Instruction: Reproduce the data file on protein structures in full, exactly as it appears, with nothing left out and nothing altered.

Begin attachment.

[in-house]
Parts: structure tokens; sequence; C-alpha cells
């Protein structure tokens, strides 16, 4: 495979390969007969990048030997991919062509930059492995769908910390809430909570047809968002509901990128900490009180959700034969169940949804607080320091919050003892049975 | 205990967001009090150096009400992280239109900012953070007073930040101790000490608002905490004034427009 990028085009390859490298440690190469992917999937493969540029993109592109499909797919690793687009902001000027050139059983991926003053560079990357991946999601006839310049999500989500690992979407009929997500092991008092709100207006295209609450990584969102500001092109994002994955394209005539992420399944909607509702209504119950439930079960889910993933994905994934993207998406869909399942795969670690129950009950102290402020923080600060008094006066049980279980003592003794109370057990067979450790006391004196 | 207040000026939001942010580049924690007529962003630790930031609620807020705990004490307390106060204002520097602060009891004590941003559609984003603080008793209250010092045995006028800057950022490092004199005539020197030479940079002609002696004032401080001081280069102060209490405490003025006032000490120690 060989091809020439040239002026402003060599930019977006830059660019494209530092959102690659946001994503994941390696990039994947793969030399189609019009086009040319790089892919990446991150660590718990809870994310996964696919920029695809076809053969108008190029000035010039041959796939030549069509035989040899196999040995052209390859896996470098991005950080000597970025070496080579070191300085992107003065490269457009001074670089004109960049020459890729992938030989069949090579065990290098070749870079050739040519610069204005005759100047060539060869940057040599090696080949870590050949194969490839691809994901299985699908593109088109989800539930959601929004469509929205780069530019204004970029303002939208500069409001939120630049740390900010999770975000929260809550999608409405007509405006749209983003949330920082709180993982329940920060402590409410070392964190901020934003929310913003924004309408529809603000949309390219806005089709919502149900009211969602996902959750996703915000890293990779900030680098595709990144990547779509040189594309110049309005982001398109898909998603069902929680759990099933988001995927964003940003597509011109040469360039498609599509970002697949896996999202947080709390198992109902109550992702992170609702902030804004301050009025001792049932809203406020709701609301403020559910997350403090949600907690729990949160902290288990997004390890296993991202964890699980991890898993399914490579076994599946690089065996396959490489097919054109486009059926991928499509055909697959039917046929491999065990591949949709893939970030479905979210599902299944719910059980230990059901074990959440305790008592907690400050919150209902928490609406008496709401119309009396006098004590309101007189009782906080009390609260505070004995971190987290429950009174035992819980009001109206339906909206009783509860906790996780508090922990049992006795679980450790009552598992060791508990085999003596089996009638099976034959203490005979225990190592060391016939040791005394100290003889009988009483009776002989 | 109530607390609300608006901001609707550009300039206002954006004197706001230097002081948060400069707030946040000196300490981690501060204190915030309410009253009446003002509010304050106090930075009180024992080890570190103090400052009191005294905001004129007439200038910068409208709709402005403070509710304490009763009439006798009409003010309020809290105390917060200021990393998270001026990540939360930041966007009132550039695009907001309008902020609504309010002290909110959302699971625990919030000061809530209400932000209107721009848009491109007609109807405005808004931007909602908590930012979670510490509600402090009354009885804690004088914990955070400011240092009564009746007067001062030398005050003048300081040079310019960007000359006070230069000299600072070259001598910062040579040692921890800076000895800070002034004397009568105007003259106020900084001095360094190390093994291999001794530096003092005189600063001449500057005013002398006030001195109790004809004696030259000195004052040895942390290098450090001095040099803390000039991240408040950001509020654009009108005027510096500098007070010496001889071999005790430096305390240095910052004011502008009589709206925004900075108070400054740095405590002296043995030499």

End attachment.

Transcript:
[in-house]
Parts: structure tokens; sequence; C-alpha cells
């Protein structure tokens, strides 16, 4: 495979390969007969990048030997991919062509930059492995769908910390809430909570047809968002509901990128900490009180959700034969169940949804607080320091919050003892049975 | 205990967001009090150096009400992280239109900012953070007073930040101790000490608002905490004034427009 990028085009390859490298440690190469992917999937493969540029993109592109499909797919690793687009902001000027050139059983991926003053560079990357991946999601006839310049999500989500690992979407009929997500092991008092709100207006295209609450990584969102500001092109994002994955394209005539992420399944909607509702209504119950439930079960889910993933994905994934993207998406869909399942795969670690129950009950102290402020923080600060008094006066049980279980003592003794109370057990067979450790006391004196 | 207040000026939001942010580049924690007529962003630790930031609620807020705990004490307390106060204002520097602060009891004590941003559609984003603080008793209250010092045995006028800057950022490092004199005539020197030479940079002609002696004032401080001081280069102060209490405490003025006032000490120690 060989091809020439040239002026402003060599930019977006830059660019494209530092959102690659946001994503994941390696990039994947793969030399189609019009086009040319790089892919990446991150660590718990809870994310996964696919920029695809076809053969108008190029000035010039041959796939030549069509035989040899196999040995052209390859896996470098991005950080000597970025070496080579070191300085992107003065490269457009001074670089004109960049020459890729992938030989069949090579065990290098070749870079050739040519610069204005005759100047060539060869940057040599090696080949870590050949194969490839691809994901299985699908593109088109989800539930959601929004469509929205780069530019204004970029303002939208500069409001939120630049740390900010999770975000929260809550999608409405007509405006749209983003949330920082709180993982329940920060402590409410070392964190901020934003929310913003924004309408529809603000949309390219806005089709919502149900009211969602996902959750996703915000890293990779900030680098595709990144990547779509040189594309110049309005982001398109898909998603069902929680759990099933988001995927964003940003597509011109040469360039498609599509970002697949896996999202947080709390198992109902109550992702992170609702902030804004301050009025001792049932809203406020709701609301403020559910997350403090949600907690729990949160902290288990997004390890296993991202964890699980991890898993399914490579076994599946690089065996396959490489097919054109486009059926991928499509055909697959039917046929491999065990591949949709893939970030479905979210599902299944719910059980230990059901074990959440305790008592907690400050919150209902928490609406008496709401119309009396006098004590309101007189009782906080009390609260505070004995971190987290429950009174035992819980009001109206339906909206009783509860906790996780508090922990049992006795679980450790009552598992060791508990085999003596089996009638099976034959203490005979225990190592060391016939040791005394100290003889009988009483009776002989 | 109530607390609300608006901001609707550009300039206002954006004197706001230097002081948060400069707030946040000196300490981690501060204190915030309410009253009446003002509010304050106090930075009180024992080890570190103090400052009191005294905001004129007439200038910068409208709709402005403070509710304490009763009439006798009409003010309020809290105390917060200021990393998270001026990540939360930041966007009132550039695009907001309008902020609504309010002290909110959302699971625990919030000061809530209400932000209107721009848009491109007609109807405005808004931007909602908590930012979670510490509600402090009354009885804690004088914990955070400011240092009564009746007067001062030398005050003048300081040079310019960007000359006070230069000299600072070259001598910062040579040692921890800076000895800070002034004397009568105007003259106020900084001095360094190390093994291999001794530096003092005189600063001449500057005013002398006030001195109790004809004696030259000195004052040895942390290098450090001095040099803390000039991240408040950001509020654009009108005027510096500098007070010496001889071999005790430096305390240095910052004011502008009589709206925004900075108070400054740095405590002296043995030499």